Threads:

Operating System Concepts Threads A thread (or lightweight process) is a basic unit of CPU utilization; it consists of: Program counter Register set Stack space A thread shares with its peer threads its: Code segment Data segment Operating-system resources Collectively known as a task. A traditional or heavyweight process is equal to a task with one thread.

Single and Multithreaded Processes:

Operating System Concepts Single and Multithreaded Processes

Benefits:

Operating System Concepts Benefits Responsiveness Threads provide a mechanism that allows sequential processes to make blocking system calls while also achieving parallelism. In a multiple threaded task, while one thread is blocked and waiting, a second thread in the same task can run. Resource Sharing Economy Utilization of MP Architectures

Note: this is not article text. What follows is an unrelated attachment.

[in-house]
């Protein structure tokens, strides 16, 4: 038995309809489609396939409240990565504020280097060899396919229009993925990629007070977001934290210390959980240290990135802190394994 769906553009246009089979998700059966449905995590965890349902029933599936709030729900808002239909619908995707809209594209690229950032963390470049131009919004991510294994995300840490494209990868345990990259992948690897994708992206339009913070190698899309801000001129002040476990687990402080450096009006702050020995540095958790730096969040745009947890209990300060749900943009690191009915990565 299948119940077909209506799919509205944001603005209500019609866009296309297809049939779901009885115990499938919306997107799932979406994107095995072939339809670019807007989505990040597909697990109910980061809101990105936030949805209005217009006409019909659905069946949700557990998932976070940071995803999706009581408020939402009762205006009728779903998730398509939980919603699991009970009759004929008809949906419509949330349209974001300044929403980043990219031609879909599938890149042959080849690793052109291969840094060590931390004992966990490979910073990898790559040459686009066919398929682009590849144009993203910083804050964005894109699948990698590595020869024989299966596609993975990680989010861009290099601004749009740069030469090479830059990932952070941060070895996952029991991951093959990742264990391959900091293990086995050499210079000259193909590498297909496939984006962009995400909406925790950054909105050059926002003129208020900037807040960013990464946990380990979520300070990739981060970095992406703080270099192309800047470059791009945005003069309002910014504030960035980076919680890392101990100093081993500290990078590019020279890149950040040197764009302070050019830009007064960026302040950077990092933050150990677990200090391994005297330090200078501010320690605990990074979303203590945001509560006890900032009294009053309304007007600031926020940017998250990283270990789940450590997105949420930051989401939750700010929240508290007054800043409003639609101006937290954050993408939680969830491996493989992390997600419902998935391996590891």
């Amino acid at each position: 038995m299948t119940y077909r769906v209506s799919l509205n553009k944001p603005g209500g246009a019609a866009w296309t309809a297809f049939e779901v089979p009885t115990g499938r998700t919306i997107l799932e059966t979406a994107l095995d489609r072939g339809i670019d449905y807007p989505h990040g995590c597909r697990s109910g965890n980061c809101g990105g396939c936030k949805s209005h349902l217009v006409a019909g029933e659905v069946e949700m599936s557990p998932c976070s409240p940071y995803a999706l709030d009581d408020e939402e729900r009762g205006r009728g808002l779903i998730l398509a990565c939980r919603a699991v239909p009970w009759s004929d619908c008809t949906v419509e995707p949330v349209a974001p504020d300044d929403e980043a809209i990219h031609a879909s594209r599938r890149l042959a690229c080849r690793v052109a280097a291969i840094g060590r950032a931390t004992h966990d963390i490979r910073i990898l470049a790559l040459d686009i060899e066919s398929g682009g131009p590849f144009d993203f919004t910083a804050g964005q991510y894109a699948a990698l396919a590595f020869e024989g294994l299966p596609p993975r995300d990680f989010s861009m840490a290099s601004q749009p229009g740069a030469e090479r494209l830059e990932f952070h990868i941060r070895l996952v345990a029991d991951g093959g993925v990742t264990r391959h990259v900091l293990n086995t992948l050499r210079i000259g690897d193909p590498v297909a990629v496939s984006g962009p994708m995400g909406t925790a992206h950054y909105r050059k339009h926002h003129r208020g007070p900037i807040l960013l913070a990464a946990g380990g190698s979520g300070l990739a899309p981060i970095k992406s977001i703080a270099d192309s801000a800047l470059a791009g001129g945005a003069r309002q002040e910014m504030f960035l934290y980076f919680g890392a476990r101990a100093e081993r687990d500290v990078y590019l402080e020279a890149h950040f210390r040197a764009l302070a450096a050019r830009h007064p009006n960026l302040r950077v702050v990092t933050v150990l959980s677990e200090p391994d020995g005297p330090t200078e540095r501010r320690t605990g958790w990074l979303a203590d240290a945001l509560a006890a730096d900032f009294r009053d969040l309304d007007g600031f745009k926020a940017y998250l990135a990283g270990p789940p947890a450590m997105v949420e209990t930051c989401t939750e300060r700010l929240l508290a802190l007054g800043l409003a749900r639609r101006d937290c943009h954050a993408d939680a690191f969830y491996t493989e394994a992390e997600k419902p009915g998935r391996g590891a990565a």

Thread Implementations:

Operating System Concepts Thread Implementations User-level threads library POSIX Pthreads Mach C-threads Solaris threads Kernel Threads Windows 95/98/NT/2000 Solaris Linux

Many-to-One:

Operating System Concepts Many-to-One Many user-level threads mapped to single kernel thread. Used on systems that do not support kernel threads.

One-to-One:

Operating System Concepts One-to-One Each user-level thread maps to kernel thread. Examples Windows 95/98/NT/2000 OS/2

Many-to-Many Model:

Operating System Concepts Many-to-Many Model Allows many user level threads to be mapped to many kernel threads. Allows the operating system to create a sufficient number of kernel threads. Solaris 2 Windows NT/2000 with the ThreadFiber package

Pthreads:

Operating System Concepts Pthreads A POSIX standard (IEEE 1003.1c) API for thread creation and synchronization. API specifies behavior of the thread library, implementation is up to development of the library. Common in UNIX operating systems.